Geminids are pieces of debris from a strange object called 3200 Phaethon. Long thought to be an asteroid, Phaethon is now classified as an extinct comet. It is, basically, the rocky skeleton of a comet that lost its ice after too many close encounters with the sun. Earth runs into a stream of debris from 3200 Phaethon every year in mid-December, causing meteors to fly from the constellation Gemini

Astronomy Picture of the Day-December 19, 2009


Aurora Shimmer, Meteor Flash
Credit & Copyright: Bjørnar G. Hansen,

Explanation: Northern Lights, or aurora borealis, haunted skies over the island of Kvaløya, near Tromsø Norway on December 13. This 30 second long exposure records their shimmering glow gently lighting the wintery coastal scene. A study in contrasts, it also captures the sudden flash of a fireball meteor from December's excellent Geminid meteor shower. Streaking past familiar stars in the handle of the Big Dipper, the trail points back toward the constellation Gemini, off the top of the view. Both aurora and meteors occur in Earth's upper atmosphere at altitudes of 100 kilometers or so, but aurora are caused by energetic charged particles from the magnetosphere, while meteors are trails of cosmic dust.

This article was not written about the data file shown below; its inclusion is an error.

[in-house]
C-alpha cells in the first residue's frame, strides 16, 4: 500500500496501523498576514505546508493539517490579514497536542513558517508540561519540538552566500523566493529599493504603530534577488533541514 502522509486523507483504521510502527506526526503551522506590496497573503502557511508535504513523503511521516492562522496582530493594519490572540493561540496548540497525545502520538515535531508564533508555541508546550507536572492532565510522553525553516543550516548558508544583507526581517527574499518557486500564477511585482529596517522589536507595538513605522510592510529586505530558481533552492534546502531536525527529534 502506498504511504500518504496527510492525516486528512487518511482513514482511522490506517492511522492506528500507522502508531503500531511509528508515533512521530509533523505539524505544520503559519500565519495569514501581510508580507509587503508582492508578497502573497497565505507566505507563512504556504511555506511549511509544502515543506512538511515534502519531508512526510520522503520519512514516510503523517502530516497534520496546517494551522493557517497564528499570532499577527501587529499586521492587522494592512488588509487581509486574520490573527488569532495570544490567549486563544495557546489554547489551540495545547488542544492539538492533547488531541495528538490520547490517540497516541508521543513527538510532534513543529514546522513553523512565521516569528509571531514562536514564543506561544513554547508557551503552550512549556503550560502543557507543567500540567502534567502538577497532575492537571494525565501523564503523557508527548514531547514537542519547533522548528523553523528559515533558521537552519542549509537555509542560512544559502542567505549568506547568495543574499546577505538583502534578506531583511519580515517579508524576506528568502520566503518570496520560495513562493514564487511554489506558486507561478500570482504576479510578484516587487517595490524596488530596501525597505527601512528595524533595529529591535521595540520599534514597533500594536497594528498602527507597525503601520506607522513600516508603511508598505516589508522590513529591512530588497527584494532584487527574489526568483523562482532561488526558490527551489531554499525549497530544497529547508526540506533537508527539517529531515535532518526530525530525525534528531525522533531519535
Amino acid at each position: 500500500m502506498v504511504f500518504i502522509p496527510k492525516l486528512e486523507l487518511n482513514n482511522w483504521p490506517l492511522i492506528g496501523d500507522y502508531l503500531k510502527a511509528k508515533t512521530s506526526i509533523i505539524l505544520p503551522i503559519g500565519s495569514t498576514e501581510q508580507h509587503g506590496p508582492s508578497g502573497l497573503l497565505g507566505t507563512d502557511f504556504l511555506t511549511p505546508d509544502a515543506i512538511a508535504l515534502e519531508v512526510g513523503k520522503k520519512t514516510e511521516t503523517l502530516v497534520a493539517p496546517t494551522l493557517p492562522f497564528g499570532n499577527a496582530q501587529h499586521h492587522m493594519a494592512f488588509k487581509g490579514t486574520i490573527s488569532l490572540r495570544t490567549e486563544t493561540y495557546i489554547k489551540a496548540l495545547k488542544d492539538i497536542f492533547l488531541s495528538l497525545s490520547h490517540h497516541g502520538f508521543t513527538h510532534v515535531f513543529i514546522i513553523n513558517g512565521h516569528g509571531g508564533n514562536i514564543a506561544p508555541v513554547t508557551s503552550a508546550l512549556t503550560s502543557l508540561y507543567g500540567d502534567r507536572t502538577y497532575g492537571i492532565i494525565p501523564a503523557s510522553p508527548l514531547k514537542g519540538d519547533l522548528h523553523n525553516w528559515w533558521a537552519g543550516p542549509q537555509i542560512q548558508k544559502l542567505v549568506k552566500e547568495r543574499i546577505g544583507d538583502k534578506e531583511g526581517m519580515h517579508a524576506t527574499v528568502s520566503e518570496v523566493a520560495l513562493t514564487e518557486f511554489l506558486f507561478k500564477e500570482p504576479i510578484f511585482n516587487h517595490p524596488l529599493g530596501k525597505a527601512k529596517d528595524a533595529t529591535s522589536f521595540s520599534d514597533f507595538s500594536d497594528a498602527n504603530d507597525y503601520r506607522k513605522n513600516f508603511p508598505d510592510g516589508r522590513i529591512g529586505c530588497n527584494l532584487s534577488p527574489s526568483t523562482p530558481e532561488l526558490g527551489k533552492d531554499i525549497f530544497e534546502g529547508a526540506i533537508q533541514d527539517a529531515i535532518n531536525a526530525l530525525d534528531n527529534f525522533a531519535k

Tuesday, December 8, 2009

Winter Time Mirages


    A new month has started and conditions have been excellent for producing mirages. Several storm fronts have moved through the area rather quickly and over riding temperature layers have led to some spectacular mirages.


Morning Skyline to the East, Superior and Fata Morgana mirages.